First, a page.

Soliman’s tip for next administration: Have better politics, you can’t avoid it
OUTGOING Social Welfare Secretary Corazon “Dinky” Soliman has one wish for the administration of President-elect Rodrigo Duterte: To have better politics.
Speaking at her final press conference as head of the Department of Social Welfare and Development (DSWD), Soliman turned contemplative when asked about the biggest challenges she faced as a member of President Aquino’s Cabinet.
“One thing you can’t avoid is politics,” she said with surprising candor.
“There’s the politics of getting the budget passed; there’s the politics of getting your policy heard; there’s the politics of delivering your program at the level of the local government—all that you have to live with,” said Soliman, whose agency is in charge of the government’s centerpiece conditional cash transfer (CCT) program to alleviate poverty.
She described politics as a double-edged sword.
“You can use politics for good results, or politics may hinder your good intentions. In traversing politics, it is like walking on a tightrope—you have to do a balancing act of doing the difficult right than the easy wrong,” she said.
“It’s not easy all the time. It’s not all the time consistent with what you believe you should be doing,” added Soliman, who used to be active in civil society before joining the government in 2001.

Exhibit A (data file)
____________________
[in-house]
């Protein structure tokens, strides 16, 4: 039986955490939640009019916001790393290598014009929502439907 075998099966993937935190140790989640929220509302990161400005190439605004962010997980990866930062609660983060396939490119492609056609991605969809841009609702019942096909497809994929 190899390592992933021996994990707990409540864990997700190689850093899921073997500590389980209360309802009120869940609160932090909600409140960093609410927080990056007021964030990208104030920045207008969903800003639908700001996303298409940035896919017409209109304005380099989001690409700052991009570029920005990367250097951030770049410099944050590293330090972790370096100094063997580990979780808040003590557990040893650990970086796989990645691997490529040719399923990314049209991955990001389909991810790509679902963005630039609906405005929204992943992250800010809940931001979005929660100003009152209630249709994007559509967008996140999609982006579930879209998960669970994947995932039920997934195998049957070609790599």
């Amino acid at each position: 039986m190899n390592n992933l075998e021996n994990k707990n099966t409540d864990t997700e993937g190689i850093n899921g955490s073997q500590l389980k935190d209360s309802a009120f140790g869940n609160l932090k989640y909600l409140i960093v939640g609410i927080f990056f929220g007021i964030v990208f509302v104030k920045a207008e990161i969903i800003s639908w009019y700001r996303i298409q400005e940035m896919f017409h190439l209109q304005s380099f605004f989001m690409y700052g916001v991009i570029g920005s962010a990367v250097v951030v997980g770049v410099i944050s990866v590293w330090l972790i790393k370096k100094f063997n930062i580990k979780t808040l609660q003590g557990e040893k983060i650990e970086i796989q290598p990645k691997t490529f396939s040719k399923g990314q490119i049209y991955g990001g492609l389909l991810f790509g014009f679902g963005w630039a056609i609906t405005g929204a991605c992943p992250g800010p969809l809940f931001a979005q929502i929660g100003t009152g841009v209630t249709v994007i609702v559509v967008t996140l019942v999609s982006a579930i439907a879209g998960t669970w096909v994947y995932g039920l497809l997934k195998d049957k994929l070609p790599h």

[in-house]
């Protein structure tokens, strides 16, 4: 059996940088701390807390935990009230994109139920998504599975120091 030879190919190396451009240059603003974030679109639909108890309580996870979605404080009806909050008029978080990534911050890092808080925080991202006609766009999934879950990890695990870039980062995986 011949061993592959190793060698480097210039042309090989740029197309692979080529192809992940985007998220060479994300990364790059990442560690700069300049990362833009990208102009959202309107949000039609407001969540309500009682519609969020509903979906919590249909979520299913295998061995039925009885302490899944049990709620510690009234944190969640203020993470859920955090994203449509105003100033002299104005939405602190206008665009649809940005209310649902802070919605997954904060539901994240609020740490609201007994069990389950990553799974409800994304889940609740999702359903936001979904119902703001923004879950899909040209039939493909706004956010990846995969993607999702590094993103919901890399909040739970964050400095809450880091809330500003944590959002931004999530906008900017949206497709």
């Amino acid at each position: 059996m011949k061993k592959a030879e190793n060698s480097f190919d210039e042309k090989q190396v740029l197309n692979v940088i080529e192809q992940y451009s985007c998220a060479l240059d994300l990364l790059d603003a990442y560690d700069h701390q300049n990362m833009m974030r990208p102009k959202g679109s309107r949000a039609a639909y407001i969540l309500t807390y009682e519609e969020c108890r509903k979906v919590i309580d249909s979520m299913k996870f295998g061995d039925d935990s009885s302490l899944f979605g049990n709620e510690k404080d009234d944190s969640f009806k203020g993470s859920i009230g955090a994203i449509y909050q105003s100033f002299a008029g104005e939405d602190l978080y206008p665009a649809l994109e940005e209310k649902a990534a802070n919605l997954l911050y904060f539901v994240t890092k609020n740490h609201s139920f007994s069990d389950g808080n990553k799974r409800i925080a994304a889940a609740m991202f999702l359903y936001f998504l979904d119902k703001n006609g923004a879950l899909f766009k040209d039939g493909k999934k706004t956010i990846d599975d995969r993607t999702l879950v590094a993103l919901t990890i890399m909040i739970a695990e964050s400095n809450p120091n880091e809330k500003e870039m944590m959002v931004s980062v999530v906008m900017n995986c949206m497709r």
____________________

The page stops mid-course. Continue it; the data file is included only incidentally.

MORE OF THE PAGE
“I really hope the incoming administration will have better politics. But we will have to see how that will work out,” she said.
Soliman has been partly credited with the success of the Aquino administration’s modified CCT program, which has benefited 4.4 million families in vulnerable sectors since 2010.
The program, began in the Arroyo administration, has been expanded under the present administration.
But Soliman has also grappled with accusations about the alleged use of the program’s funds for political purposes, such as bankrolling the campaign of the ruling Liberal Party.
“We can take a look at reports of liquidation. If there is, show me the evidence,” Soliman said.
She said it was only people from the incoming administration who were making such accusations. “They can look at all of our books. We have been up and up, and we do not have anything to hide.”
Speaking of her successor, Judy Taguiwalo, Soliman indicated that while they may have different ideologies, they were cut from the same “people empowerment” cloth.
Soliman praised Taguiwalo, a University of the Philippines professor, for being “well rooted” in working with the poor and fighting for workers’ rights.
“We have more in common than we have differences because we have the same history at UP as part of the antidictatorship movement. We just had different ideologies,” she said.
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